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I've done two courses on Logic during my Bachelor course, but they were very basic. Now I'm going to start by PhD, and I'm interested in learning "real Logic". Could you please provide some references for logic, starting from the foundations, but in a "graduate level-approach"?

Giving some examples of what I want: When I first studied one-variable Calculus, my professor used Spivak's books and various exercises from some Analysis books. When I got into multi-variable calculus, the professor spent a month or so talking about general topology, and did most things in the context of Banach spaces (and translating the results for $\mathbb{R}^n$). Also, my Analysis courses were given using Rudin's "Introduction to Mathematical Analysis". I believe both Spivak and Rudin's books make "graduate level-approaches to undergraduate subjects", and that's what I'm looking for logic.

Also, if there are some references for more advanced subjects, like Model Theory, they could come in handy.

Thank you.

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logicmatters.net/tyl –  symplectomorphic May 24 at 17:17

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up vote 7 down vote accepted

There's an expansive Teach Yourself Logic self-study Guide to the literature available (with supplementary materials) at http://www.logicmatters.net/tyl which should be helpful because it covers quite a number of texts giving some indication of their level/approach, and telling you more about what they cover.

The author's recommendations are mostly not-too-idiosyncratic, I'm informed ....

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Expansive, but not expensive! :-) –  Asaf Karagila May 24 at 17:34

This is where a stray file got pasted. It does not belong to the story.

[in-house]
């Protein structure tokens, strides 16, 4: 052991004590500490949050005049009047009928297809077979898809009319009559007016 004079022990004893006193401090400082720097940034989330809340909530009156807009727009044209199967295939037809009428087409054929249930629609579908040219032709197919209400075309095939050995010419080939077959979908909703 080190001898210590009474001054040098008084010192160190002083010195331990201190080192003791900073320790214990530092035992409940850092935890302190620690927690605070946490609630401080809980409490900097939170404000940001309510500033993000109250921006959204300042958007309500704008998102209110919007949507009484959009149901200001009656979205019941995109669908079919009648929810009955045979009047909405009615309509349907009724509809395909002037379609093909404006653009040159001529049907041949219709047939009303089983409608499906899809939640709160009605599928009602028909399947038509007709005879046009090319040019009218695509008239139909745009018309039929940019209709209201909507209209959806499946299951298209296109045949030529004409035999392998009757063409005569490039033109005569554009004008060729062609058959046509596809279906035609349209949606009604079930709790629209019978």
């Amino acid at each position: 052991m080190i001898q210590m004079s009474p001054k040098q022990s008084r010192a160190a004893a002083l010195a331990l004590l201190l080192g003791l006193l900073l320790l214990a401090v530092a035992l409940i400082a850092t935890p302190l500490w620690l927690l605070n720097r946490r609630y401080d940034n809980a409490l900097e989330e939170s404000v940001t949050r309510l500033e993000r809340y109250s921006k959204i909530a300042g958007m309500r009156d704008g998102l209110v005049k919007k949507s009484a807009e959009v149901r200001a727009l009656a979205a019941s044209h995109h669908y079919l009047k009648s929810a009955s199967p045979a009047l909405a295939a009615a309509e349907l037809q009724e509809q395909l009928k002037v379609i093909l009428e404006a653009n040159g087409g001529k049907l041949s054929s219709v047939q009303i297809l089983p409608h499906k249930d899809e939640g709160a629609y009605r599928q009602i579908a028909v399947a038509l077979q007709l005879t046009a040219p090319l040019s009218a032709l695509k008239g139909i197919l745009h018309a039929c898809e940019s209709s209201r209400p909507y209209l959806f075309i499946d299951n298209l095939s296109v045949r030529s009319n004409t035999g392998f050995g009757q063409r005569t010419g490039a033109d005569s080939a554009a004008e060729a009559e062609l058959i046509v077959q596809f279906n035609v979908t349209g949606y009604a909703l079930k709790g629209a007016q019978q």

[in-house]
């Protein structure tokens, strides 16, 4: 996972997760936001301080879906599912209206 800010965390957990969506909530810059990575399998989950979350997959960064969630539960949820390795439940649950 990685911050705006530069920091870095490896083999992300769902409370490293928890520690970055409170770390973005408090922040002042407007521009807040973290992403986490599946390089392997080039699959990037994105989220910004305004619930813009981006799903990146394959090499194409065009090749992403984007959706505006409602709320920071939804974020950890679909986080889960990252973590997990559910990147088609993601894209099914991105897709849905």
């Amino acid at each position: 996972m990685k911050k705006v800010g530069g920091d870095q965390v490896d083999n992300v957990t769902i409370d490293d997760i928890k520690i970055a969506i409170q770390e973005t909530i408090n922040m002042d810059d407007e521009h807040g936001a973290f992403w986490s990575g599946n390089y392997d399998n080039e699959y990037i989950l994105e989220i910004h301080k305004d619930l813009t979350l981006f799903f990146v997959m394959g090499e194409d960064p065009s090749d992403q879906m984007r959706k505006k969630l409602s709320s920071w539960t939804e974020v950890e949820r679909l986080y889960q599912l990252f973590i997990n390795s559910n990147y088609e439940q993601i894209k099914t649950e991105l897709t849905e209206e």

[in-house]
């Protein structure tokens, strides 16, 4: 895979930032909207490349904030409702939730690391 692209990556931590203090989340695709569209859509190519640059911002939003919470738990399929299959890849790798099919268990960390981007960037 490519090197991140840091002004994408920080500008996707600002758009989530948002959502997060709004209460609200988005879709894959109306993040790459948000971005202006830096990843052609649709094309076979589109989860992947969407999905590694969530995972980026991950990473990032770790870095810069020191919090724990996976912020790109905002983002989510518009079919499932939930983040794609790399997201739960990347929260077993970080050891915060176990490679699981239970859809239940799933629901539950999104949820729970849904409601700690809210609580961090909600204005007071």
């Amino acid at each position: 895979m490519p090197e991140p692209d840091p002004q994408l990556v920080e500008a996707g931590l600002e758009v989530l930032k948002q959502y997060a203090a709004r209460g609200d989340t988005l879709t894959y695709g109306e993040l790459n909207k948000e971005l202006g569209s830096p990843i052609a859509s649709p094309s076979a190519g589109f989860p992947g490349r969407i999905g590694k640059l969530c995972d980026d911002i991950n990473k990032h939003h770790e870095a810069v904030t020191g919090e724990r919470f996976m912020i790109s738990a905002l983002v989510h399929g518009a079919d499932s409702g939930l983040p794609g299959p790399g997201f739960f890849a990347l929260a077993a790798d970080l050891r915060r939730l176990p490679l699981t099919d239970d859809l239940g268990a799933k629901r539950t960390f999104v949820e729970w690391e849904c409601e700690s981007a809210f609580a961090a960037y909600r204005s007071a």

Maybe Boolos and Jeffrey's Computability and Logic is what you're looking for?

From the Preface: "...for the student...who has mastered the material ordinarily covered in a first course in logic and who wishes to advance his or her acquaintance with the subject. The aim of the book is to present the fundamental theoretical results about logic, and to cover certain other metatheoretical results whose proofs are not readily obtainable elsewhere."

Edit: But I (ahem) think Peter Smith probably knows whereof he speaks, and his recommendation should be your first lead to follow up.

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I think this book is not quite at the graduate level, although it is a very good book. –  Carl Mummert May 25 at 12:45
    
Probably a fair comment. The book was assigned in one of my undergraduate courses. The OP is looking for something "elementary" and at the same time somewhat advanced; perhaps if I'd majored in math, his examples would have given me a clearer idea what exactly he was looking for. Anyway, I thought Boolos and Jeffrey might be worth a look, but I did lead with the word "maybe." :) Another title that comes to mind, assigned in a grad/undergrad cross-listed course I took later, is Enderton's Mathematical Intro to Logic. –  StumpyLeg May 25 at 19:11

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